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Old 06-24-2014, 04:27 AM
 
273 posts, read 414,906 times
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Hello CD,

I'm looking for recommendations for a good divorce attorney in VA. If someone has gone through divorce and alimony "spousal support" procedures please provide some insight. My wife and I are married for six years; 30s, no children, no shared assets, no debts. During the marriage my wife did not work for most of the marriage. My income is $200K. My wife's income as a freelancer is shy of $20K.

I had my first consultation with a local attorney and I was pretty unhappy. Basically I was told that I'd be paying 30% of my income for the next 2-3 years. I was also advised that my wife would be entitled to 50% of my 401K and any personal assets attained during the marriage. I feel I'm at a huge disadvantage and will be taken to slaughter, which is pretty much what my attorney explained to me what will happen. Though she used the term "taken to the cleaners". She even said to me "You're my favorite type of person to go after, cause it's so easy to take your money". (the attorney actually said this to me)...

The only thing we share is a checking account, which she uses mostly to shop with. I'm okay with splitting my retirement account, but I don't want monthly alimony payments. I'm not sure how you're suppose to move on while paying out 30% of your GROSS INCOME as a monthly reminder of your failed relationship. My attorney smiled and said it's tax deductible but this doesn't give me any relief.

Though my wife and I are splitting amicably and there is no malice I can't help but think I've been taken. It really seems like the legal system is against me. Having a consultation with a smug attorney didn't help either...
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Old 06-24-2014, 05:17 AM
 
Location: Virginia-Shenandoah Valley
6,557 posts, read 10,848,555 times
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I'm afraid the attorney is likely correct. Would help to know what area you are in.
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Old 06-24-2014, 06:21 AM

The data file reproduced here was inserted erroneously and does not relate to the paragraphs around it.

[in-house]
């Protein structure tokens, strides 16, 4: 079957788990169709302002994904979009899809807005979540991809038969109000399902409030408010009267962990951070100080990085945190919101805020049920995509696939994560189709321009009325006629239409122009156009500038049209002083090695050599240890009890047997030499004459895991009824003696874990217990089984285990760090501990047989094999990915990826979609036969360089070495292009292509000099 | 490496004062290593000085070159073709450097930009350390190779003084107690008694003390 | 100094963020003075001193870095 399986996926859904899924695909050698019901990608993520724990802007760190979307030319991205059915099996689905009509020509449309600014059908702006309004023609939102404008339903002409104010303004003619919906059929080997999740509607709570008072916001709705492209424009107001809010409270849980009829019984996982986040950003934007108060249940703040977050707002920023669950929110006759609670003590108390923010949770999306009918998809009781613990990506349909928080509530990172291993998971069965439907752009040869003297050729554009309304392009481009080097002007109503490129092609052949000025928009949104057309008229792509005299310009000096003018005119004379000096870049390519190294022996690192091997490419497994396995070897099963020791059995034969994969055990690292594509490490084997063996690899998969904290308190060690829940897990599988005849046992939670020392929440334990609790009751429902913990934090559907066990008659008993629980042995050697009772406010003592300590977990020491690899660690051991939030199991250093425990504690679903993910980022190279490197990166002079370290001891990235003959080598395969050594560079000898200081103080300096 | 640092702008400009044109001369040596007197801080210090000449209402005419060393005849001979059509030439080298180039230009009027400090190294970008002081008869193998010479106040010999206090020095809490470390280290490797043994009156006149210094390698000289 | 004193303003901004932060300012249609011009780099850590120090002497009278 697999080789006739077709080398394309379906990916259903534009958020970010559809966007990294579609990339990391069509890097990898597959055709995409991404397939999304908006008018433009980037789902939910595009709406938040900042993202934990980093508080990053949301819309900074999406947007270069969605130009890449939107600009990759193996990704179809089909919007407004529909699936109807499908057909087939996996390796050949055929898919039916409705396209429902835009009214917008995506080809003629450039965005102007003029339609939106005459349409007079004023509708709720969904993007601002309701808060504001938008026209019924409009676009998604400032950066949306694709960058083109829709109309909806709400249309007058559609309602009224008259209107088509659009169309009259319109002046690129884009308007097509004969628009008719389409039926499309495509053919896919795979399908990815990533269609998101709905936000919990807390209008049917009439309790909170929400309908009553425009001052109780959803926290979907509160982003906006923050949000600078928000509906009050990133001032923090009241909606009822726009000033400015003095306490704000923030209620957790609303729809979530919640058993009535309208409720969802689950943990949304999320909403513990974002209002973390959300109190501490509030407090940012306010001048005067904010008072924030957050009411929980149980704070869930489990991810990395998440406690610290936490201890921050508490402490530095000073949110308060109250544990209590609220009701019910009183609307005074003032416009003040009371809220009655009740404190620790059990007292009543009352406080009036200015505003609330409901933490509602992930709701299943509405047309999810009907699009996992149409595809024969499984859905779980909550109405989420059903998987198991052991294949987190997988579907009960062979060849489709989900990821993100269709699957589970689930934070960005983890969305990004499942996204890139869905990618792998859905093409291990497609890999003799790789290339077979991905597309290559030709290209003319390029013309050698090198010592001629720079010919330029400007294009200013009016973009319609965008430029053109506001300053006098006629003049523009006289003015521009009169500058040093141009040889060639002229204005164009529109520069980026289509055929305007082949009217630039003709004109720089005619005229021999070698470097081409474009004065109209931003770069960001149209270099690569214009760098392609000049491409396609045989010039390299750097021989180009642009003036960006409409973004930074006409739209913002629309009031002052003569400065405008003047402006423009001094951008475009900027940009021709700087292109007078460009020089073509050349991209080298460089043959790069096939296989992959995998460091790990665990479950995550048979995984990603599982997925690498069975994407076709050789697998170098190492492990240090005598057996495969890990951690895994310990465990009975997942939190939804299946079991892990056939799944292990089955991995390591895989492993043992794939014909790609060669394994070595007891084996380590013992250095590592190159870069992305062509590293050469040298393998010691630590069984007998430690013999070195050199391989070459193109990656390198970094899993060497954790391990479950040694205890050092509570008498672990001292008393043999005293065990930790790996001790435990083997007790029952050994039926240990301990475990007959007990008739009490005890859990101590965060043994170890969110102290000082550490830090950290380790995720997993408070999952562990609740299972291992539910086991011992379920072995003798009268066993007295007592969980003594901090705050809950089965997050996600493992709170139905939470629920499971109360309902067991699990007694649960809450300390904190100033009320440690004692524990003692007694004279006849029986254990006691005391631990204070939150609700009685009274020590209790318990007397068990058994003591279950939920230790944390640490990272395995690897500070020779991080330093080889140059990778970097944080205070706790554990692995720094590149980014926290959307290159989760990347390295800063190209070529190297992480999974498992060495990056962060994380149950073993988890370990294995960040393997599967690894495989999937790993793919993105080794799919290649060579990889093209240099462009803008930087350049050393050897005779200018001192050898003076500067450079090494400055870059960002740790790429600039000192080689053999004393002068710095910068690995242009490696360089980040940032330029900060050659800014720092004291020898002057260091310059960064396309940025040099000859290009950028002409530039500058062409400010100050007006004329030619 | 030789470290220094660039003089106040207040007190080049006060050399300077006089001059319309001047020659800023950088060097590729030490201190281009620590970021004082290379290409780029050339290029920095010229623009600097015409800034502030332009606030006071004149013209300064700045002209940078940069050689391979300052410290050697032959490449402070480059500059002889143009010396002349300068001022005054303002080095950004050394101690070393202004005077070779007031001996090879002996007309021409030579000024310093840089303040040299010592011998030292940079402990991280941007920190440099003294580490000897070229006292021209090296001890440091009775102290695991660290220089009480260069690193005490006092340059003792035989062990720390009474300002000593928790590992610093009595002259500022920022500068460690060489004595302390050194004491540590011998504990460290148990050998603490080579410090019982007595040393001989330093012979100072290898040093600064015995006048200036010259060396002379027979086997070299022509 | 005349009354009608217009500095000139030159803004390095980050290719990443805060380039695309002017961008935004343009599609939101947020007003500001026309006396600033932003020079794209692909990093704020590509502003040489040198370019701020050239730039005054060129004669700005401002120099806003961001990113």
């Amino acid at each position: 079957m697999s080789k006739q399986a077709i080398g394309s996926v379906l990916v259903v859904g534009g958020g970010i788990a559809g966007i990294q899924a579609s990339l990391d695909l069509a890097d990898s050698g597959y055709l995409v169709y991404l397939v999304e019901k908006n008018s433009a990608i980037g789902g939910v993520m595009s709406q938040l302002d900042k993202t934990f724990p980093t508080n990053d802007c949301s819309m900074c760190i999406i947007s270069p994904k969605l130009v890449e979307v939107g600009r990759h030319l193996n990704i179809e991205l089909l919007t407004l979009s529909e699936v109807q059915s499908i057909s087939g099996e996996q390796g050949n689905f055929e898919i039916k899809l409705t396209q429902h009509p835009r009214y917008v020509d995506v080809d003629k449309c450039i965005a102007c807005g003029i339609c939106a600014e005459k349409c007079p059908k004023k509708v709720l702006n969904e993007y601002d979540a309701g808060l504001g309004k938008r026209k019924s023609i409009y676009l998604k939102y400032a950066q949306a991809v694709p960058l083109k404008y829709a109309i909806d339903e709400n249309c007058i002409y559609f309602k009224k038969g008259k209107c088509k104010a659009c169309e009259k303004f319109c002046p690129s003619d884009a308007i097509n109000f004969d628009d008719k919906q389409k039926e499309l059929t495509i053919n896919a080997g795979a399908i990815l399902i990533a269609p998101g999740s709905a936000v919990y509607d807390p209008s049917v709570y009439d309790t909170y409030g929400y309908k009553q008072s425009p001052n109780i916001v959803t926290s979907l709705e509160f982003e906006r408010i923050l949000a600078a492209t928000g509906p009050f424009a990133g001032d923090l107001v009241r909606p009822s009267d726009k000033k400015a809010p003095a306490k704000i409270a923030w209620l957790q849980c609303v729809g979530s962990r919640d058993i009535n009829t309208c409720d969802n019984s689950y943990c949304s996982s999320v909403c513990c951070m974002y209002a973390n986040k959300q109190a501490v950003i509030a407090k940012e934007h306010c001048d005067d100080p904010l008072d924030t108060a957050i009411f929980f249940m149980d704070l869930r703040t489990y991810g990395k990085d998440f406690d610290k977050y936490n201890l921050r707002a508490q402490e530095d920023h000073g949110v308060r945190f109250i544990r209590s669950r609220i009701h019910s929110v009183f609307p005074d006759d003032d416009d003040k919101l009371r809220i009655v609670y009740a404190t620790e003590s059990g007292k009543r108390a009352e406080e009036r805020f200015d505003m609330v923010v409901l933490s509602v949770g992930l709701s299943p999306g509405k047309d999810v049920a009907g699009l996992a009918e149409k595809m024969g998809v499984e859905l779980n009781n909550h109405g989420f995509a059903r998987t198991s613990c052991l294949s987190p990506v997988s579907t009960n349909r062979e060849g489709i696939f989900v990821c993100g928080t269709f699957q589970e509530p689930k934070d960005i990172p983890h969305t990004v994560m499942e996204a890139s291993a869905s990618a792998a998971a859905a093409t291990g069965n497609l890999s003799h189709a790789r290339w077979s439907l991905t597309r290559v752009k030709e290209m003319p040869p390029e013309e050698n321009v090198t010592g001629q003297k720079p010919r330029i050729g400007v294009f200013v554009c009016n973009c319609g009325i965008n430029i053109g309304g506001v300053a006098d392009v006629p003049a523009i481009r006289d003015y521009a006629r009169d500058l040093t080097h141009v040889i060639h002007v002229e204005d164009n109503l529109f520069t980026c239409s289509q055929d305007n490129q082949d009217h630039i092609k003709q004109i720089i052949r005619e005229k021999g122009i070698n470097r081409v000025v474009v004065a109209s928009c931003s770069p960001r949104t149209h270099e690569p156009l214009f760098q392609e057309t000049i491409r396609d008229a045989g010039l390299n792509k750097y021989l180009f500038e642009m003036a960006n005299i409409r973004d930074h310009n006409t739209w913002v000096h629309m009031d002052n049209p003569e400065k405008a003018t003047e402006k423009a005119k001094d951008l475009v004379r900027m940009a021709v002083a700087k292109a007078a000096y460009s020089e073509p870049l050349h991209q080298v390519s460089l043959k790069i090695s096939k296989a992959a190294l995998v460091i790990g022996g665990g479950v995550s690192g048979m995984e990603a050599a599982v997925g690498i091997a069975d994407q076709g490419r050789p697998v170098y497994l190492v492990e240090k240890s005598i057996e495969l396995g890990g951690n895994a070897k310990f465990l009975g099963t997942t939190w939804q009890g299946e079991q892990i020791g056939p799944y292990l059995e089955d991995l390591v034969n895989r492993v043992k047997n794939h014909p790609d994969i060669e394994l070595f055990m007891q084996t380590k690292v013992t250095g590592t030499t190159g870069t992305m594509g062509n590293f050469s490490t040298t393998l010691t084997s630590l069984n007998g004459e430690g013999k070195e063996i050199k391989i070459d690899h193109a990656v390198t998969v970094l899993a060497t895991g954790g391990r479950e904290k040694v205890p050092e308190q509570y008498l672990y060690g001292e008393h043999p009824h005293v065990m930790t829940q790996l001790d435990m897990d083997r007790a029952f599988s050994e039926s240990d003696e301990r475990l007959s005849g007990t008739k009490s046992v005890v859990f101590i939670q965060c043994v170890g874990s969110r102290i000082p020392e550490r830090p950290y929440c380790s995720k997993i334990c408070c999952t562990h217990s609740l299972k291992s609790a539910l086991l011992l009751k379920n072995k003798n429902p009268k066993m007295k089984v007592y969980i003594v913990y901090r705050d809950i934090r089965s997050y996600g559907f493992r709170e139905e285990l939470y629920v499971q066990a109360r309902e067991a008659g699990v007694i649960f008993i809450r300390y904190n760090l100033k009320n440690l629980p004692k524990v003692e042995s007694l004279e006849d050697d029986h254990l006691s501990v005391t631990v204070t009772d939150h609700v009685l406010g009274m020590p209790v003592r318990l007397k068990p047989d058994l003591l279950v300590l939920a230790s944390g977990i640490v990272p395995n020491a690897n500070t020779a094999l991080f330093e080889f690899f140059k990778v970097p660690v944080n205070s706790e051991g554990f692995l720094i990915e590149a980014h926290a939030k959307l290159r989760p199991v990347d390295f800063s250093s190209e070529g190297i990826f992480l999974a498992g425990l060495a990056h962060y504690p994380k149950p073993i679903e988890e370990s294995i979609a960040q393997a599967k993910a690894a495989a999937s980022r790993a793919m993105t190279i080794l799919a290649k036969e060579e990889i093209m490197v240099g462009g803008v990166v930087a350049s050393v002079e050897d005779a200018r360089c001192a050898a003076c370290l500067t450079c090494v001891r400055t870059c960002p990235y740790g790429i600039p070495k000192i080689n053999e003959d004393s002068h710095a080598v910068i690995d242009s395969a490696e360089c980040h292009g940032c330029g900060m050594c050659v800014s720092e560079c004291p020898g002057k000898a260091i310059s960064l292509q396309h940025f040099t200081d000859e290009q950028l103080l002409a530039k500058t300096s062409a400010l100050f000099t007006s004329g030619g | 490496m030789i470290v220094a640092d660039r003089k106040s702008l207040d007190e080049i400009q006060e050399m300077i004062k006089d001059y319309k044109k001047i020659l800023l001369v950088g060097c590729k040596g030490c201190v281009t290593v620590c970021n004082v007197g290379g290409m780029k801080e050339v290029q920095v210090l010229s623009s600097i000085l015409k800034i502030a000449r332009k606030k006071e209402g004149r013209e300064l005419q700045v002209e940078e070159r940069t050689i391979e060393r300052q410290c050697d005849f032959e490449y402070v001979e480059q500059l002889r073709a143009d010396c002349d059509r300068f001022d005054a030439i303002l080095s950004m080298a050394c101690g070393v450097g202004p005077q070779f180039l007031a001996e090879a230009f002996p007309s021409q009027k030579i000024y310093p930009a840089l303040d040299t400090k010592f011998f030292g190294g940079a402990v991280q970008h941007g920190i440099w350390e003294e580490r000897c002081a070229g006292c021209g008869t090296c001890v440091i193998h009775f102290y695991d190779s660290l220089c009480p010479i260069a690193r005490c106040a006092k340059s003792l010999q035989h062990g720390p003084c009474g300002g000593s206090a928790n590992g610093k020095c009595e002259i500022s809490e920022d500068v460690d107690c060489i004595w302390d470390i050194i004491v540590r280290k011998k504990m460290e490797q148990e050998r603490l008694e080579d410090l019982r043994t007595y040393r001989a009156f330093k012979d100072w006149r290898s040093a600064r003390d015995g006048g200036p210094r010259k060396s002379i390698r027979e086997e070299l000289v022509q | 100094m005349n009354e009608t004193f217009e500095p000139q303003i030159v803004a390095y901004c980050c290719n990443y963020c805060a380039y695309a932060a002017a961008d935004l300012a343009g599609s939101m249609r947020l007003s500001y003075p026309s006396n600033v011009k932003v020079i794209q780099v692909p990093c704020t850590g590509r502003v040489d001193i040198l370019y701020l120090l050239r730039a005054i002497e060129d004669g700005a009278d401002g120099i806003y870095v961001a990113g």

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I don't see how 20-30% of your income for only 2-3 years is that bad. What did you think was going to happen? She's in her 30's, presumably with little to no work experience, and you have been enabling this permanent state of unemployment for 6 years. If you had kids, it would make sense, but I can't understand why you both thought it was ok for her to do nothing all this time. She should also have foreseen that she might need a career or something. Marriages don't always (or even usually) last forever. So I think 2-3 years is not that bad. Hopefully she'll get a job and stop taking your money before that. It's probably in your best interests to do whatever you can to help her get into a decent career (or introduce her to all your rich friends and hope someone else wants her).
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Old 06-24-2014, 06:59 AM
 
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A few things, $200K is not rich by any means. My wife has more education than me, but couldn't find work in her field. She was able to freelance, but couldn't find full-time employment.
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Old 06-24-2014, 07:16 AM
 
Location: Chester County, PA
1,077 posts, read 1,428,077 times
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Quote:
Originally Posted by Exhibit_B View Post
A few things, $200K is not rich by any means. My wife has more education than me, but couldn't find work in her field. She was able to freelance, but couldn't find full-time employment.
Whether you think $200k is rich and whether your wife has more education than you is really irrelevant. What is relevant is that over a 6 year time span, the expectation was created that your wife was able to depend upon you for support. By virtue of her not working (or working very little), the law is going to presume that your income was used to support her and that things like retirement accounts were being accumulated to support your joint retirement. Now that you're parting ways, she cannot just be expected to be thrown out into the world and fend for herself - that support you have allowed her to rely upon for better or worse has to be transitioned away. The longer you're married with only one spouse working, the stronger that expectation becomes, and the longer you're going to be expected to provide spousal support. Unfortunately, the cold hard reality is that, while weddings can be quite expensive, divorces are usually even more expensive.

That said, the lawyer you have consulted doesn't exactly sound like he of she has the best client handling skills. The lawyer may be telling you the truth, but they sort of sound like a jerk. If you're not already out too much money with this particular lawyer, I don't think it would hurt to consult with another.